mandag den 30. september 2013

The Smallest Distributed System

I attended the "The Smallest Distributed System" talk by Mathias Meyer at this years GOTO Aarhus, and I quite liked it. The speaker got his message through to the audience and he touched upon a lot of the important points to remember when doing a distributed system. The points were nicely exemplified, by presenting his experiences with the Travis-CI system and the problem this system faced growing from 700 builds per day in 2010 up to currently 70000 builds per day. The main lessons that he advocated for were the following:


You need to be able to monitor your system and at real-time be able to tell what is broken. When you get this visibility, it will lead to the need of responsibility because you need to react to the problems you see in production. The visibility obtained in the Travis-CI system led to a bunch of restructuring and refactoring of the system. Time-outs against external APIs (e.g. github api) were changed from 10 minutes to 20 seconds, and a retry mechanisme was introduced enabling the system to fail fast and also to ignore when non-important requests failed.

Uncertainty ... Modularity

You need to deal with the uncertainty associated with running a distributed system in production. There will always be something failing or performing badly somewhere in a complex distributed system. To be able to deal with this, the codebase need to be well-structured with simple and small dependencies between the different modules in the system. In the Travis-CI codebase, they had (and probably still have :-) a big ball of mud, where everything heavily depend on the travis-core module. So in short to deal with complexity and uncertainty you need modularity.


One of the problems in the Travis-CI architecture was the logging module and the need for ordering logs to be able to display and persist them in the correct order. The first implementation had to synchronise log events to ensure the ordering. Changing the solution slightly by having each log entry know its order, within the full list of events in the a build job, simplified this radically. Having the log entries know their order, made it possible to scale-out the logging functionality. So simplicity made it easier to scale. Simplicity also made it easier to reason about what for instance went wrong when having a breakdown i production.

Mathias concluded by mentioning that in the Travis-CI system, they still have a problem with scalability because of the relational Postgres database being a bottle-neck.


The most interesting part of the session actually was the Q&A part. Here is my take on the questions and answers:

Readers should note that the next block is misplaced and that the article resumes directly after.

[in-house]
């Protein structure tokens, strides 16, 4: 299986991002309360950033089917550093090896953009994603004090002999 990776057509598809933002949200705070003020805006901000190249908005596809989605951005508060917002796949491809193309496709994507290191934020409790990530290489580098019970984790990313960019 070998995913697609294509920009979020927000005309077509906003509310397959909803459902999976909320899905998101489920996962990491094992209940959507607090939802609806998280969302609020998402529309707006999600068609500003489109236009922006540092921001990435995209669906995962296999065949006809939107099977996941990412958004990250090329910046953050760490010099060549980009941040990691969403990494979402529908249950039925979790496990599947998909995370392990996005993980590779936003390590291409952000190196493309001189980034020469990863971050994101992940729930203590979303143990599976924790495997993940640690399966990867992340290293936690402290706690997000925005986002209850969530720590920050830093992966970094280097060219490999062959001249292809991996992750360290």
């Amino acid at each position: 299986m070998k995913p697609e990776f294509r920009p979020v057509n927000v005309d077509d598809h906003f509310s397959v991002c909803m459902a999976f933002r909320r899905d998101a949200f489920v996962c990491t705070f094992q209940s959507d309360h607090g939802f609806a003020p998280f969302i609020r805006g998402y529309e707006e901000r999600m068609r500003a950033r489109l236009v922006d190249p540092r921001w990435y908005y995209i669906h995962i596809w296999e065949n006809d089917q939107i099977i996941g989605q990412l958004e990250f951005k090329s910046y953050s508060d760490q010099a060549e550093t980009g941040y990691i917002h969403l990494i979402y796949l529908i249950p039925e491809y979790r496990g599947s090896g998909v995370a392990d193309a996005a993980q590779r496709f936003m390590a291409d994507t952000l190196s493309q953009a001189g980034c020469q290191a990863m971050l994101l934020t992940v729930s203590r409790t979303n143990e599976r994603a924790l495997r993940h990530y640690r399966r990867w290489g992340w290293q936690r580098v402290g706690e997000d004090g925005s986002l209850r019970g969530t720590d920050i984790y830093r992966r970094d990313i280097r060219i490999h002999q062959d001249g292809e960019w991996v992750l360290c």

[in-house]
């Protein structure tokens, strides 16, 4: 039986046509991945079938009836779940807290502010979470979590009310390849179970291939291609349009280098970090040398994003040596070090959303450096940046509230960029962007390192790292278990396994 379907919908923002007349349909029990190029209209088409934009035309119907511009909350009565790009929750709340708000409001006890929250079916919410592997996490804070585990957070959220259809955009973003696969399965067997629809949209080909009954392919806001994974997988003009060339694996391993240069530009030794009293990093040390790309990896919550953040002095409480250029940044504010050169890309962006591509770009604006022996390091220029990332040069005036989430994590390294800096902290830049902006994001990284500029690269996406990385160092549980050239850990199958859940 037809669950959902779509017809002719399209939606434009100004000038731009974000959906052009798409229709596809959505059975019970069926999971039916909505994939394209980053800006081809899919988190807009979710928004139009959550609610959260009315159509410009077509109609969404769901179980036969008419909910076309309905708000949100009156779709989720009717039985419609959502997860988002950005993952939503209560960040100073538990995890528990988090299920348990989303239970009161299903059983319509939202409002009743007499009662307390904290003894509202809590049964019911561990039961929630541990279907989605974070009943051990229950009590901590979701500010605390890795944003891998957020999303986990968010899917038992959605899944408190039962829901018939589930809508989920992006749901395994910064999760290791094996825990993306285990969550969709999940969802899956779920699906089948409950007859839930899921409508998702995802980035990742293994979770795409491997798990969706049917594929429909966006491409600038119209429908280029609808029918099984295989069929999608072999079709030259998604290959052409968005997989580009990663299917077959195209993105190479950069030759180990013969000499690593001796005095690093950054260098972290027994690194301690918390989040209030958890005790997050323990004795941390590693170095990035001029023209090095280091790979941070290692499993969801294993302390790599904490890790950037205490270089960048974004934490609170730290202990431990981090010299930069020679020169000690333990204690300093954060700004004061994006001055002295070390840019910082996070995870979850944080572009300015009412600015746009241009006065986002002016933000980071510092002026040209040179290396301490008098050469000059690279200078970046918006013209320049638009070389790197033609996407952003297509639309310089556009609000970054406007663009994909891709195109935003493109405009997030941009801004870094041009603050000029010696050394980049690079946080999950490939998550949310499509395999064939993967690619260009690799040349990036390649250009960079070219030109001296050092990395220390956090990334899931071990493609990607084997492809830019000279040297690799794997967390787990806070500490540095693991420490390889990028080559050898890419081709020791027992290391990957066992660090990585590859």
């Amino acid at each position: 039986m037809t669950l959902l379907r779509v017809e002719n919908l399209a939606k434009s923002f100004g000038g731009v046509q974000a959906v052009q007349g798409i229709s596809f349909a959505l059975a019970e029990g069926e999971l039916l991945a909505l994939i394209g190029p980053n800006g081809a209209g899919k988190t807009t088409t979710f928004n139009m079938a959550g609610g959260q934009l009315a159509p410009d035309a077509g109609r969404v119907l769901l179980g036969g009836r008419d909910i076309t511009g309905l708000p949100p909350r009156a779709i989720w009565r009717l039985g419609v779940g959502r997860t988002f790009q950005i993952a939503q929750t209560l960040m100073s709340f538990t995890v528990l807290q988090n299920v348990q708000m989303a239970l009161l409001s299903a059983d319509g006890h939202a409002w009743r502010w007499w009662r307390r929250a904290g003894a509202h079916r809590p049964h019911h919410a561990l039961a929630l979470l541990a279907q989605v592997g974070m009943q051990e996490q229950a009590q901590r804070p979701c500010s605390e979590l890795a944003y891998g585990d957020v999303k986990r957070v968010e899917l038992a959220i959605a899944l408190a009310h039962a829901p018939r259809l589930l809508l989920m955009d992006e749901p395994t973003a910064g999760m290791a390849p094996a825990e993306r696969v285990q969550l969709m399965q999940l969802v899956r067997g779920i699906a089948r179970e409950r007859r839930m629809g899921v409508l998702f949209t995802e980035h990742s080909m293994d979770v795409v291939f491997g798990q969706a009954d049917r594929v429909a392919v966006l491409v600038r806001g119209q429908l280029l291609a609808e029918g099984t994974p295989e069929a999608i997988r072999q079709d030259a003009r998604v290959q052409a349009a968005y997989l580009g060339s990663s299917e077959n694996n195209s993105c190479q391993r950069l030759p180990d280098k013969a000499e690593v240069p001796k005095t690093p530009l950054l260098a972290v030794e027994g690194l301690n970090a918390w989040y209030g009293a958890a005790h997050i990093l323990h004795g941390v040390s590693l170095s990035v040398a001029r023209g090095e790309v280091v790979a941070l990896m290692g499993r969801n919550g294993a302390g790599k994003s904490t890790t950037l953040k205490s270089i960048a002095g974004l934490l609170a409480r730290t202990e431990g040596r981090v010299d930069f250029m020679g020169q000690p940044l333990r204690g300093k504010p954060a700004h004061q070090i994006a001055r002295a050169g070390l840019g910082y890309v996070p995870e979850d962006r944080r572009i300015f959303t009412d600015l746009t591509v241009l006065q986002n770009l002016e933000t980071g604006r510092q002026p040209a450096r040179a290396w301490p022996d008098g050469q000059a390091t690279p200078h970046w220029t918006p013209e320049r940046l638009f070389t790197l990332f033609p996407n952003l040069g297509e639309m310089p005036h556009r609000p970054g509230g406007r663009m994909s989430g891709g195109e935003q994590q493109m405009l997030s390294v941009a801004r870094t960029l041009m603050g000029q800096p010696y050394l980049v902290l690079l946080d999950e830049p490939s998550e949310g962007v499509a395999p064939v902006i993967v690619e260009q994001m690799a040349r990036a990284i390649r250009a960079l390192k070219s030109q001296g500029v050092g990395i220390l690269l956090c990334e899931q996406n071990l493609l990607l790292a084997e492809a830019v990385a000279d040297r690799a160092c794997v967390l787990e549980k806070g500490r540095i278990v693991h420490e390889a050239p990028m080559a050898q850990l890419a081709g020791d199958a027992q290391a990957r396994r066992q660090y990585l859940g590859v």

Q) What book can you recommend on this topic?

A) None that I know of. I read papers instead. You can find reading lists on various blog posts. Leslie Lamport ( has a written numerous papers on the topic which can be found on the Microsoft Research web page. Steve Vinoski (the Track Host) recommended the work published by the Distributed Systems Research Group at MIT and also Michael Nygaards Release IT book was mentioned.

Q) Are you using circuit breakers?

A) No but we are considering it and will probably implement it in the future. Matthias explained the concept, you can read about in Michael Nygaards work. In short it is a pattern that when implemented open and closes the connection to a service based upon a heuristic about how many erroneous responses the service has returned.

Q) Have do you share a temporal clock between the modules in the distributed system?

A) We don't. We have isolated the responsibility of incrementing counters for ordering log events within one module.

Q) (my question so the app actually works :-): Wouldn't it be obvious to use a NoSql database [like for instance Riak] (added by trackhost Steve Vinoski) for persisting the log-events?

A) I'm actually quite fond of Postgres, but yes - it could be a good idea to add a NoSQL database like for 
 instance Riak. Because of the isolation of different services in the current architecture it would be quite easy for us to exchange the current database with a NoSQL variant. But introducing a distributed NoSQL database also introduce an extra distributed system and thereby it also extra complexity a sources for failure.

Q) What is the Gatekeeper doing? (see slides for more details on the architecture)

A) The Gatekeeper transforms a commit into an executable build job

Q) How do you collect metrics?

A) We use Librata metrics with a custom collector. We need to improve it. We have assigned a unique UUID to each build job request and thereby making it possible to track its log entries through the system.

Q) Does all of Travis-CI only run on AWS?

A) No it actually also runs on EC2 and Heroku and we also have dedicated hardware for the system. L

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